News » Archives » December 2016

Race, Celibacy, and Religion in the 19th Century: A Conversation with Alexandria Griffin

Author: Bill Schmitt

Alexandria Griffin, a Ph.D. candidate at Arizona State University, received a 2016 research travel grant to utilize Notre Dame’s University Archives in probing “intersections of race, gender, and celibacy.” Her dissertation proposal aimed to illuminate the experiences of African American communities of Catholic priests and nuns—and of African American Shakers—during the 19th century. Heather Grennan Gary, the Cushwa Center’s communications and outreach specialist, interviewed Griffin about her on-campus research in May 2016. This inquiry, Griffin explained, could provide new insights into African American perceptions of particular, prescribed religious traditions.…

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Grant Recipient Foregrounds Catholic Women's History in "Transnational" Activism

Author: Bill Schmitt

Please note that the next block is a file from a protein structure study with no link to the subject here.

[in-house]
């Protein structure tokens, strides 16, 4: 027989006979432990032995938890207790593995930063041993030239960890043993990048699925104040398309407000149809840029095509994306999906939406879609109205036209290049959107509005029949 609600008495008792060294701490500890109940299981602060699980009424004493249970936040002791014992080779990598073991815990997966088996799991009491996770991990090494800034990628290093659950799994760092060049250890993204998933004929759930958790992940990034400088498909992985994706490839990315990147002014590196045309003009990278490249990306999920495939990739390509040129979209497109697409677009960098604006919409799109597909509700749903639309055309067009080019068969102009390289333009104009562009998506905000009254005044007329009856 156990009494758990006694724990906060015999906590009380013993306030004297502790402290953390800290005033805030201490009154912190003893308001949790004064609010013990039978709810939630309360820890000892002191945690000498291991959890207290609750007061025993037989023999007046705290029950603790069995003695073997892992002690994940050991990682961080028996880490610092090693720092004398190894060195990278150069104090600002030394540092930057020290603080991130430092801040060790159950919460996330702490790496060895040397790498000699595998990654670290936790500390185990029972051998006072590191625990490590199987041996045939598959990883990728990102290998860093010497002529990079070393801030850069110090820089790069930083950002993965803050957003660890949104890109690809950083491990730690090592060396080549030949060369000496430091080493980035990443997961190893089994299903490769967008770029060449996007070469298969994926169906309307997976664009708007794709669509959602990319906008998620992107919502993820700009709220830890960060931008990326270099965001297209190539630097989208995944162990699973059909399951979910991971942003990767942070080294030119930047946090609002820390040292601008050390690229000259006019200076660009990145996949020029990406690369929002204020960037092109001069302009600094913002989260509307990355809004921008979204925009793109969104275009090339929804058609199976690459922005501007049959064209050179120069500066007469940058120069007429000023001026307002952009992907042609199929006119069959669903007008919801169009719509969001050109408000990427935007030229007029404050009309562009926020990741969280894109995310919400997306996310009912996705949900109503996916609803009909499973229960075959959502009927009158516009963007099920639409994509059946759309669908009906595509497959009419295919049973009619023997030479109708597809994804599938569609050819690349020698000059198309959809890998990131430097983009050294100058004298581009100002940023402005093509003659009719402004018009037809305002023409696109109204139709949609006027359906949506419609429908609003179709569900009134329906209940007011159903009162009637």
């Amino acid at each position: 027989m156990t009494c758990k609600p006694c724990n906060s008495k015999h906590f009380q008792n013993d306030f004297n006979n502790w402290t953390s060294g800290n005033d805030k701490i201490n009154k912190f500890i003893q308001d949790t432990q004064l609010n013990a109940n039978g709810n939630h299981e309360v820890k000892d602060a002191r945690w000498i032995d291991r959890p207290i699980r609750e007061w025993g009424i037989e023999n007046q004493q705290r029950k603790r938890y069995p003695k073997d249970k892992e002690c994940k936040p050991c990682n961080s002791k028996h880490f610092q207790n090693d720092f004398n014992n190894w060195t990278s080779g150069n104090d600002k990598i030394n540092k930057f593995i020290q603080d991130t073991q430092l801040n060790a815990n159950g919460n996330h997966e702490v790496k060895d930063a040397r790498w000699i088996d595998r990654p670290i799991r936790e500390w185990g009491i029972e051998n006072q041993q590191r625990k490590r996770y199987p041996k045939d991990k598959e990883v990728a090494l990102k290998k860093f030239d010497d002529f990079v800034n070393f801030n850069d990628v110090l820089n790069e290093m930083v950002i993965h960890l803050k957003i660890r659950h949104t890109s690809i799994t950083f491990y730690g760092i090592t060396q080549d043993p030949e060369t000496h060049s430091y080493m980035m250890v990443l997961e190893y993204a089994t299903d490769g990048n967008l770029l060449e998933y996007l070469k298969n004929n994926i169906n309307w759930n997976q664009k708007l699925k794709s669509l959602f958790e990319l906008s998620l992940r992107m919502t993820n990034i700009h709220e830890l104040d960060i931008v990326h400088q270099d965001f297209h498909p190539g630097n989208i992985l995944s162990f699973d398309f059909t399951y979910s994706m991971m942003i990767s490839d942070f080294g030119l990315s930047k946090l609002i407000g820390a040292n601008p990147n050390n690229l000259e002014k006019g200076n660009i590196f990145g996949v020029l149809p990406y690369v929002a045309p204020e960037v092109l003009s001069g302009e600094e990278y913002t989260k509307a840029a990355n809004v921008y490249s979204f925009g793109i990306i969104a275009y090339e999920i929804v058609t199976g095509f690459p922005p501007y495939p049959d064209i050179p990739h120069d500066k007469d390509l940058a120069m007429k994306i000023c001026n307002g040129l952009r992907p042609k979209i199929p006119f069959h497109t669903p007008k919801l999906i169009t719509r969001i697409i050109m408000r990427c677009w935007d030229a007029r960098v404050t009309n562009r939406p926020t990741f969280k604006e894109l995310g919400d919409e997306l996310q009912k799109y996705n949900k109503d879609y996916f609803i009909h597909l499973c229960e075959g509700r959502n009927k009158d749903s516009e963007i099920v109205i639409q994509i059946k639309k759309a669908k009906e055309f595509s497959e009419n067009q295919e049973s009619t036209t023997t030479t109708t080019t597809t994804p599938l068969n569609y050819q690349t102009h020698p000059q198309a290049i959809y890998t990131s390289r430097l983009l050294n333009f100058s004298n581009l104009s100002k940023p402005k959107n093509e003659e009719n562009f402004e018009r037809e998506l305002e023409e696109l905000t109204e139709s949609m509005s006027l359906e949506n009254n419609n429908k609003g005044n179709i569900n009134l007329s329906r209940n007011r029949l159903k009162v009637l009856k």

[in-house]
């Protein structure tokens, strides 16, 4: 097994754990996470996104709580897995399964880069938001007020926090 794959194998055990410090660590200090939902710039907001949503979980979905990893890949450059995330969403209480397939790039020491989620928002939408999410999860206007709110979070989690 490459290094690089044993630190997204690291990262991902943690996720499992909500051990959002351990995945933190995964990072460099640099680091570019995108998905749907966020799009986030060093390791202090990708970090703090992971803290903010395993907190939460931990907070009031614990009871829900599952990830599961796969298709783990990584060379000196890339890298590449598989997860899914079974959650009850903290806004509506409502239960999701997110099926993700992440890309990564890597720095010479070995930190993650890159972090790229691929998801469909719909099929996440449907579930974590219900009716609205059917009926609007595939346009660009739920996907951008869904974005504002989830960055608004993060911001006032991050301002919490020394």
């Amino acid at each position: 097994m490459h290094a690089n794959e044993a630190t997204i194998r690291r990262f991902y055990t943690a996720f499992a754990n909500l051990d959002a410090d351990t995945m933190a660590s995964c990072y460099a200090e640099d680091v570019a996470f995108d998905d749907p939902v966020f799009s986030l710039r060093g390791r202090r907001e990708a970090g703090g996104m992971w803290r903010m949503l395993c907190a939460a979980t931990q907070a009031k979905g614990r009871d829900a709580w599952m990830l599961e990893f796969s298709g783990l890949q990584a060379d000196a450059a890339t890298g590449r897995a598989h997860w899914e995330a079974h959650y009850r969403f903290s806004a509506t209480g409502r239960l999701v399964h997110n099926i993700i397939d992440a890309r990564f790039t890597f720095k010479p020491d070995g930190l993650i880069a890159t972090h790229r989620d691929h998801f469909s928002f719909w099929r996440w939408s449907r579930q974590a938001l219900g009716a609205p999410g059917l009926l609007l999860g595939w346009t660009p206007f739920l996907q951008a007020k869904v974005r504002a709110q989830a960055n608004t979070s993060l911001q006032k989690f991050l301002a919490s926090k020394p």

Stephen Andes, an assistant professor of history at Louisiana State University and author of The Vatican and Catholic Activism in Mexico and Chile: The Politics of Transnational Catholicism, 1920–1940, received a Cushwa Center research travel grant to utilize Notre Dame’s University Archives in early October 2016. He supplemented his previous international research with unique insights into Mexican Catholic Action and U.S. perspectives to advance his work on a project titled “Catholic Vagabond: The Transnational Life and Times of Sofia del Valle.” His visit to Notre Dame enriched his biography of Sofia del Valle, whose life illuminates the early phases of Latin American Catholic women’s activism. Andes explores in her story various aspects of gender, race, lay Catholicism, Church history, and broader historical trends from a transnational perspective.…

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